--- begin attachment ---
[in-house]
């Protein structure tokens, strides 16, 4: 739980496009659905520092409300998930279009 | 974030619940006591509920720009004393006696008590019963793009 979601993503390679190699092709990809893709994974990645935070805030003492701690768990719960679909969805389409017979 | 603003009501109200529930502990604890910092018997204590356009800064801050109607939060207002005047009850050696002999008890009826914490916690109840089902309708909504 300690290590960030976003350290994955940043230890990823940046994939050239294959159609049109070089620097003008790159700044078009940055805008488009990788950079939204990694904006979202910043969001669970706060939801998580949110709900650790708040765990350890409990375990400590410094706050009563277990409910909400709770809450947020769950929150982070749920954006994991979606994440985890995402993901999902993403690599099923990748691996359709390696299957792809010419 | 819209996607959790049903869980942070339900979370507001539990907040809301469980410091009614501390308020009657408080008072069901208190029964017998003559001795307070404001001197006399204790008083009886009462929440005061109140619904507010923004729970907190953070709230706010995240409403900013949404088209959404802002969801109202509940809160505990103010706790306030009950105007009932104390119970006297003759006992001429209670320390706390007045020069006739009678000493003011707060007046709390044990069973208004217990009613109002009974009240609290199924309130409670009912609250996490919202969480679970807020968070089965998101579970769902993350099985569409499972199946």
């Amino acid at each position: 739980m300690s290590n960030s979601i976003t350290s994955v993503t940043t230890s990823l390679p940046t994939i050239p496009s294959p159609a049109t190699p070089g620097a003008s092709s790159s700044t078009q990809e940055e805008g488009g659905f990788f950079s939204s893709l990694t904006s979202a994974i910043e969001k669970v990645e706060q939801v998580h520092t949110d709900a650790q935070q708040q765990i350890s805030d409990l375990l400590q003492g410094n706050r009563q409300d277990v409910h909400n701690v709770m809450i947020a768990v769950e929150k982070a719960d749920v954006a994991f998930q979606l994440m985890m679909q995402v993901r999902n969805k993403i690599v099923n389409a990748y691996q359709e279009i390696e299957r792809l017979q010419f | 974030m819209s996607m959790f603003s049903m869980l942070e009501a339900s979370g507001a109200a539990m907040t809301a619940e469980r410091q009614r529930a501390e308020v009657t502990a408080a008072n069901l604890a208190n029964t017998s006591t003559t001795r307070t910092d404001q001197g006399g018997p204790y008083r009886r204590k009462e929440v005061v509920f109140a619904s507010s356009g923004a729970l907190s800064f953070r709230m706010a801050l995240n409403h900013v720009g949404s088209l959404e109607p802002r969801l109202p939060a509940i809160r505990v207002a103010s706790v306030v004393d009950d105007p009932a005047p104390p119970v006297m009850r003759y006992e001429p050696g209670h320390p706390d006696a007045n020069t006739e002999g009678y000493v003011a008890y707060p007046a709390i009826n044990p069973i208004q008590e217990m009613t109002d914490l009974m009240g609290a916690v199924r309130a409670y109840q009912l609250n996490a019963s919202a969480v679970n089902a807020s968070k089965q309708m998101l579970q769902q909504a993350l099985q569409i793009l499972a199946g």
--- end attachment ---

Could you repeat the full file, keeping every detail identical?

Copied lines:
[in-house]
């Protein structure tokens, strides 16, 4: 739980496009659905520092409300998930279009 | 974030619940006591509920720009004393006696008590019963793009 979601993503390679190699092709990809893709994974990645935070805030003492701690768990719960679909969805389409017979 | 603003009501109200529930502990604890910092018997204590356009800064801050109607939060207002005047009850050696002999008890009826914490916690109840089902309708909504 300690290590960030976003350290994955940043230890990823940046994939050239294959159609049109070089620097003008790159700044078009940055805008488009990788950079939204990694904006979202910043969001669970706060939801998580949110709900650790708040765990350890409990375990400590410094706050009563277990409910909400709770809450947020769950929150982070749920954006994991979606994440985890995402993901999902993403690599099923990748691996359709390696299957792809010419 | 819209996607959790049903869980942070339900979370507001539990907040809301469980410091009614501390308020009657408080008072069901208190029964017998003559001795307070404001001197006399204790008083009886009462929440005061109140619904507010923004729970907190953070709230706010995240409403900013949404088209959404802002969801109202509940809160505990103010706790306030009950105007009932104390119970006297003759006992001429209670320390706390007045020069006739009678000493003011707060007046709390044990069973208004217990009613109002009974009240609290199924309130409670009912609250996490919202969480679970807020968070089965998101579970769902993350099985569409499972199946």
């Amino acid at each position: 739980m300690s290590n960030s979601i976003t350290s994955v993503t940043t230890s990823l390679p940046t994939i050239p496009s294959p159609a049109t190699p070089g620097a003008s092709s790159s700044t078009q990809e940055e805008g488009g659905f990788f950079s939204s893709l990694t904006s979202a994974i910043e969001k669970v990645e706060q939801v998580h520092t949110d709900a650790q935070q708040q765990i350890s805030d409990l375990l400590q003492g410094n706050r009563q409300d277990v409910h909400n701690v709770m809450i947020a768990v769950e929150k982070a719960d749920v954006a994991f998930q979606l994440m985890m679909q995402v993901r999902n969805k993403i690599v099923n389409a990748y691996q359709e279009i390696e299957r792809l017979q010419f | 974030m819209s996607m959790f603003s049903m869980l942070e009501a339900s979370g507001a109200a539990m907040t809301a619940e469980r410091q009614r529930a501390e308020v009657t502990a408080a008072n069901l604890a208190n029964t017998s006591t003559t001795r307070t910092d404001q001197g006399g018997p204790y008083r009886r204590k009462e929440v005061v509920f109140a619904s507010s356009g923004a729970l907190s800064f953070r709230m706010a801050l995240n409403h900013v720009g949404s088209l959404e109607p802002r969801l109202p939060a509940i809160r505990v207002a103010s706790v306030v004393d009950d105007p009932a005047p104390p119970v006297m009850r003759y006992e001429p050696g209670h320390p706390d006696a007045n020069t006739e002999g009678y000493v003011a008890y707060p007046a709390i009826n044990p069973i208004q008590e217990m009613t109002d914490l009974m009240g609290a916690v199924r309130a409670y109840q009912l609250n996490a019963s919202a969480v679970n089902a807020s968070k089965q309708m998101l579970q769902q909504a993350l099985q569409i793009l499972a199946g």